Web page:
Compromise Appropriations Bill Includes $220 Million for RD-180 Replacement

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Updated at 8:19 p.m.

WASHINGTON — U.S. lawmakers announced a deal Dec. 9 on a 2015 spending plan that includes $220 million for the development of a new rocket propulsion system to replace the Russian-made RD-180 that powers United Launch Alliance’s workhorse Atlas 5 rocket.

The money was included in the massive omnibus spending bill despite an objection from the U.S. Air Force, which in November said there is no clear path for acquiring a new engine and that it would require extensive changes to any of the launch vehicles at its disposal.

“[W]e don’t have a program to spend that $220 million,” Gen. John Hyten, commander of Air Force Space Command, said at a Dec. 5 breakfast here.

Report language accompanying the Consolidated and Further Continuing Appropriations Act for 2015, which funds most federal activities for the remainder of the current fiscal year, or through September, gives the Air Force six months to come up with a strategy for risk reduction and technology maturation for the new engine. The House approved the bill Dec. 11. Consideration of the bill in the Senate is pending.

The push for a new U.S. rocket engine has been fueled in large part by concerns about the future availability of the RD-180 as U.S. tensions with Russia escalate over the crisis in Ukraine. The program itself is named the Competitive Rocket Innovation Motor/Engine Arrangement, or CRIMEA, the name of the Ukrainian territory annexed by Russia this past March.

“We have a lot of work to do to figure out how to work the future of our launch enterprise,” Hyten said. “And it’s going to be a challenge to figure out how to get there by 2019.”

The bill calls for a demonstration of the new engine in 2019. This roughly tracks with the final version of the National Defense Authorization Act for Fiscal Year 2015, which prohibits the use of the RD-180 after 2019. The House has approved the bill and the Senate approved the bill Dec. 12.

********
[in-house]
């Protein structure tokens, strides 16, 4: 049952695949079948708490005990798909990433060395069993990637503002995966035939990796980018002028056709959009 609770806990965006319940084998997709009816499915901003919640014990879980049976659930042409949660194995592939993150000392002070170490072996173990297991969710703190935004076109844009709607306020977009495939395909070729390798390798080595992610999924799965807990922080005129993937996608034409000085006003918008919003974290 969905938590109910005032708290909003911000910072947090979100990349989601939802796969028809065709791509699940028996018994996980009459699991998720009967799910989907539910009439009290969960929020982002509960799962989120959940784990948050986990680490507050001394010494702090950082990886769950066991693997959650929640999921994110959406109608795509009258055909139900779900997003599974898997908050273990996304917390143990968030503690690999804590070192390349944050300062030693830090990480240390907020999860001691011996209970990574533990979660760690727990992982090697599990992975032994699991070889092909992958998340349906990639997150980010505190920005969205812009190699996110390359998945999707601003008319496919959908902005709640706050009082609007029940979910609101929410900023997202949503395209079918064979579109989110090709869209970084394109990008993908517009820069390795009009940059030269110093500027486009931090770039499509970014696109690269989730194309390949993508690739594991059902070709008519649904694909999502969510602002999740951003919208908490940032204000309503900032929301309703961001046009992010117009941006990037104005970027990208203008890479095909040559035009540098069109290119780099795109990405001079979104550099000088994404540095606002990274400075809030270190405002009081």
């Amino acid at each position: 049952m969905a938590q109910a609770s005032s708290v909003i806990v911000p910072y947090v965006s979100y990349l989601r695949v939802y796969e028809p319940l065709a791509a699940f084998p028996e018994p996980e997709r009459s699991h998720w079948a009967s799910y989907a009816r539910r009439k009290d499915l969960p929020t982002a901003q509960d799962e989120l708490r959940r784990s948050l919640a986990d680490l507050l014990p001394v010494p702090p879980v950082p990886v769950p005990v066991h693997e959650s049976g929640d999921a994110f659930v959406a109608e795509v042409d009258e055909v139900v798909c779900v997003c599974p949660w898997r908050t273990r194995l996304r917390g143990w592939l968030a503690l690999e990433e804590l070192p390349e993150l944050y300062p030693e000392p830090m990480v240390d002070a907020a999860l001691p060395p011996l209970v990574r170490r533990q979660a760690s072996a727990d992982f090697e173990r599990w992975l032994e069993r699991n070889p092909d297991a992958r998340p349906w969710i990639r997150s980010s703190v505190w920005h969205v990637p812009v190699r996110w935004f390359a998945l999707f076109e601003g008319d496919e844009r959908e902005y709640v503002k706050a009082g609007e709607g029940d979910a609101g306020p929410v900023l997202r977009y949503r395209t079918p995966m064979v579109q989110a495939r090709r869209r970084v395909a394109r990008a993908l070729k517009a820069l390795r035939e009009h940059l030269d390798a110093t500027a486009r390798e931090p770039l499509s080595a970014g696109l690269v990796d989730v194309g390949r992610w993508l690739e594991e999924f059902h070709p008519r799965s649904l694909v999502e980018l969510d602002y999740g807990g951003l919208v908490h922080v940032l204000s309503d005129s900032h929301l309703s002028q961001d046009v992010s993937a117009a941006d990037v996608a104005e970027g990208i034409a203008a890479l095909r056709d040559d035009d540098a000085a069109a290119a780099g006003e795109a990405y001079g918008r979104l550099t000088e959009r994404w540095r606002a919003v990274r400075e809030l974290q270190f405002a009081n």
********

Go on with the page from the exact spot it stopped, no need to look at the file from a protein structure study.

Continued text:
The Atlas 5 is used, along with ULA’s Delta 4 rocket, to launch the lion’s share of U.S. national security, weather and scientific satellites.

In recent correspondence sent to Capitol Hill, the Defense Department complained that a new engine development program would lead to “yet another engine that would fail to be integrated into a viable launcher, especially when it can meet the assured access to space requirement with existing privately funded vehicle families. It is nearly impossible to develop a stand-alone rocket engine that can meet the needs of more than a single launch vehicle, or without extensive changes to even that single vehicle.”

Denver-based ULA has enlisted the Blue Origin rocket venture to develop a new liquid-natural-gas-fueled engine that the companies believe could be ready by 2019 with out financial support from the government. Meanwhile, Space Exploration Technologies Corp., or SpaceX, of Hawthorne, California, plans to compete for national security launch business with its Falcon 9 rocket, which is expected to win Air Force certification before the end of this year.

ULA CEO Tory Bruno and Blue Origin founder Jeff Bezos announcing engine partnership at National Press Club in September 2014.
ULA CEO Tory Bruno and Blue Origin founder Jeff Bezos announcing engine partnership at National Press Club in September 2014. Credit: SpaceNews photo/Brian Berger

Meanwhile, Space Exploration Technologies Corp., or SpaceX, of Hawthorne, California, plans to compete for national security launch business with its Falcon 9 rocket, which is expected to win Air Force certification before the end of this year.

The Air Force portion of the omnibus spending bill also includes:

  • Language requiring the Air Force to end the Defense Meteorological Satellite Program if the final satellite, known as Flight 20, does not launch by the end of calendar year 2016. Lawmakers have expressed reservations about funding the satellite’s considerable storage costs, and at the same time want to increase the number of U.S. national security launches that are competitively awarded. Hyten said Dec. 5 that a decision on the fate of the satellite had not yet been made. The GAO said Dec. 9 that the storage of the weather satellite is the largest single projected cost for satellite storage in the next five years.
  • $20 million for work on a space-based digital navigation instrument as a possible alternative to the payload developed for the service’s new-generation GPS 3 satellites. The GPS 3 satellites are about two years behind schedule due primarily to delays with the payload developed by Exelis Geospatial Systems of Rochester, New York.
  • $125 million for an additional competitive national security launch. In unveiling its 2015 budget request, the Air Force said it would reduce the number of competitively awarded missions from 14 to seven or eight. The service cited changing requirements — satellites lasting longer on orbit and stretched-out procurement cycles — as factors in that decision.

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